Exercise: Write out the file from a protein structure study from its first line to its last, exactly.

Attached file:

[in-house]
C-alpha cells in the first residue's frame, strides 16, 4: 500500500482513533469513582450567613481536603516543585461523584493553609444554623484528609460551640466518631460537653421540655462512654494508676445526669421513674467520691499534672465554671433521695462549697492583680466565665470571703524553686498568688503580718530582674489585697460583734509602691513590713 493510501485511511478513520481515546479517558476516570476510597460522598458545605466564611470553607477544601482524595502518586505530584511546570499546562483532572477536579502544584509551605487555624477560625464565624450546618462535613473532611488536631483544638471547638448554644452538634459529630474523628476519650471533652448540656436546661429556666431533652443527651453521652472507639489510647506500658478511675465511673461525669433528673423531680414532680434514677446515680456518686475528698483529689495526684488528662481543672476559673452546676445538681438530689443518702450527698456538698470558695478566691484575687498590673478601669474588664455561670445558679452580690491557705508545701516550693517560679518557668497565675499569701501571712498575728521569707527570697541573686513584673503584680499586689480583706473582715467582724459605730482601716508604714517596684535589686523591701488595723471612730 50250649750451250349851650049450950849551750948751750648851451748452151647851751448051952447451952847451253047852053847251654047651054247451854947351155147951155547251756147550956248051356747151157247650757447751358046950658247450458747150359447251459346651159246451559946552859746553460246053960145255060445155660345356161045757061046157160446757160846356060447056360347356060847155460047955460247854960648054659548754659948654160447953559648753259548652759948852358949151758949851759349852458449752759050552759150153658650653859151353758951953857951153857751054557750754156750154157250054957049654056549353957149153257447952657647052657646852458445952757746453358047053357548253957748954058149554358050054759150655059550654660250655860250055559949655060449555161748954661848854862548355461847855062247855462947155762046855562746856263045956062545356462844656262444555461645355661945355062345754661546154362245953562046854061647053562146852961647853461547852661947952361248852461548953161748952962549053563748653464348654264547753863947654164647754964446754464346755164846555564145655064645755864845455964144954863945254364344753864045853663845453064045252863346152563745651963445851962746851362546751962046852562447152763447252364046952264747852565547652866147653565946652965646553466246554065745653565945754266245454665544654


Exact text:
[in-house]
C-alpha cells in the first residue's frame, strides 16, 4: 500500500482513533469513582450567613481536603516543585461523584493553609444554623484528609460551640466518631460537653421540655462512654494508676445526669421513674467520691499534672465554671433521695462549697492583680466565665470571703524553686498568688503580718530582674489585697460583734509602691513590713 493510501485511511478513520481515546479517558476516570476510597460522598458545605466564611470553607477544601482524595502518586505530584511546570499546562483532572477536579502544584509551605487555624477560625464565624450546618462535613473532611488536631483544638471547638448554644452538634459529630474523628476519650471533652448540656436546661429556666431533652443527651453521652472507639489510647506500658478511675465511673461525669433528673423531680414532680434514677446515680456518686475528698483529689495526684488528662481543672476559673452546676445538681438530689443518702450527698456538698470558695478566691484575687498590673478601669474588664455561670445558679452580690491557705508545701516550693517560679518557668497565675499569701501571712498575728521569707527570697541573686513584673503584680499586689480583706473582715467582724459605730482601716508604714517596684535589686523591701488595723471612730 50250649750451250349851650049450950849551750948751750648851451748452151647851751448051952447451952847451253047852053847251654047651054247451854947351155147951155547251756147550956248051356747151157247650757447751358046950658247450458747150359447251459346651159246451559946552859746553460246053960145255060445155660345356161045757061046157160446757160846356060447056360347356060847155460047955460247854960648054659548754659948654160447953559648753259548652759948852358949151758949851759349852458449752759050552759150153658650653859151353758951953857951153857751054557750754156750154157250054957049654056549353957149153257447952657647052657646852458445952757746453358047053357548253957748954058149554358050054759150655059550654660250655860250055559949655060449555161748954661848854862548355461847855062247855462947155762046855562746856263045956062545356462844656262444555461645355661945355062345754661546154362245953562046854061647053562146852961647853461547852661947952361248852461548953161748952962549053563748653464348654264547753863947654164647754964446754464346755164846555564145655064645755864845455964144954863945254364344753864045853663845453064045252863346152563745651963445851962746851362546751962046852562447152763447252364046952264747852565547652866147653565946652965646553466246554065745653565945754266245454665544654